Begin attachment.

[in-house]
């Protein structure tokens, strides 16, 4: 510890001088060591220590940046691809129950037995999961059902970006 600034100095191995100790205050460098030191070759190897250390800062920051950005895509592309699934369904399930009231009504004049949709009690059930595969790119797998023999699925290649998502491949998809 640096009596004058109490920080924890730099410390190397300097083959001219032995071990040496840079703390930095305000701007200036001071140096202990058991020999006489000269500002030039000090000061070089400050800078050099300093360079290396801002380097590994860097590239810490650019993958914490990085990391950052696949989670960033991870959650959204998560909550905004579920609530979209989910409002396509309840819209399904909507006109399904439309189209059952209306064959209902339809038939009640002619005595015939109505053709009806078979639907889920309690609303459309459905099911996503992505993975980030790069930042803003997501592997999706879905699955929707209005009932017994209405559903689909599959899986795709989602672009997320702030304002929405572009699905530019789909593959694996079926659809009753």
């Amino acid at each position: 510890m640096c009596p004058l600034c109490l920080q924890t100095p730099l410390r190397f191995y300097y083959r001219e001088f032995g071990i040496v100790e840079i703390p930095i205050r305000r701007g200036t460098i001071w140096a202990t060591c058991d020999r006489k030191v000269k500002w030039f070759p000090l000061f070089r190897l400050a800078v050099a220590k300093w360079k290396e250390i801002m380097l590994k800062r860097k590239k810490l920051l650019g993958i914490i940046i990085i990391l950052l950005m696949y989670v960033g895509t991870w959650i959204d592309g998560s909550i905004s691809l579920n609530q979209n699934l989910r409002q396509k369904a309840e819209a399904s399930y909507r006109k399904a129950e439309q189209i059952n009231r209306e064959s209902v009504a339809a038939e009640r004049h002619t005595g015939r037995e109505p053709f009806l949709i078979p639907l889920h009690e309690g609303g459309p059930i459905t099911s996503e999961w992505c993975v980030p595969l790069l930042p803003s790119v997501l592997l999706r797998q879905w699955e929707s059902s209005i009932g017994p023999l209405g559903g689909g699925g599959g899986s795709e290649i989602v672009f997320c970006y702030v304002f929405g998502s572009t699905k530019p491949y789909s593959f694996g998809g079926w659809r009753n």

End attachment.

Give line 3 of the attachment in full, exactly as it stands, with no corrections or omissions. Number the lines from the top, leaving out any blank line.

């Amino acid at each position: 510890m640096c009596p004058l600034c109490l920080q924890t100095p730099l410390r190397f191995y300097y083959r001219e001088f032995g071990i040496v100790e840079i703390p930095i205050r305000r701007g200036t460098i001071w140096a202990t060591c058991d020999r006489k030191v000269k500002w030039f070759p000090l000061f070089r190897l400050a800078v050099a220590k300093w360079k290396e250390i801002m380097l590994k800062r860097k590239k810490l920051l650019g993958i914490i940046i990085i990391l950052l950005m696949y989670v960033g895509t991870w959650i959204d592309g998560s909550i905004s691809l579920n609530q979209n699934l989910r409002q396509k369904a309840e819209a399904s399930y909507r006109k399904a129950e439309q189209i059952n009231r209306e064959s209902v009504a339809a038939e009640r004049h002619t005595g015939r037995e109505p053709f009806l949709i078979p639907l889920h009690e309690g609303g459309p059930i459905t099911s996503e999961w992505c993975v980030p595969l790069l930042p803003s790119v997501l592997l999706r797998q879905w699955e929707s059902s209005i009932g017994p023999l209405g559903g689909g699925g599959g899986s795709e290649i989602v672009f997320c970006y702030v304002f929405g998502s572009t699905k530019p491949y789909s593959f694996g998809g079926w659809r009753n």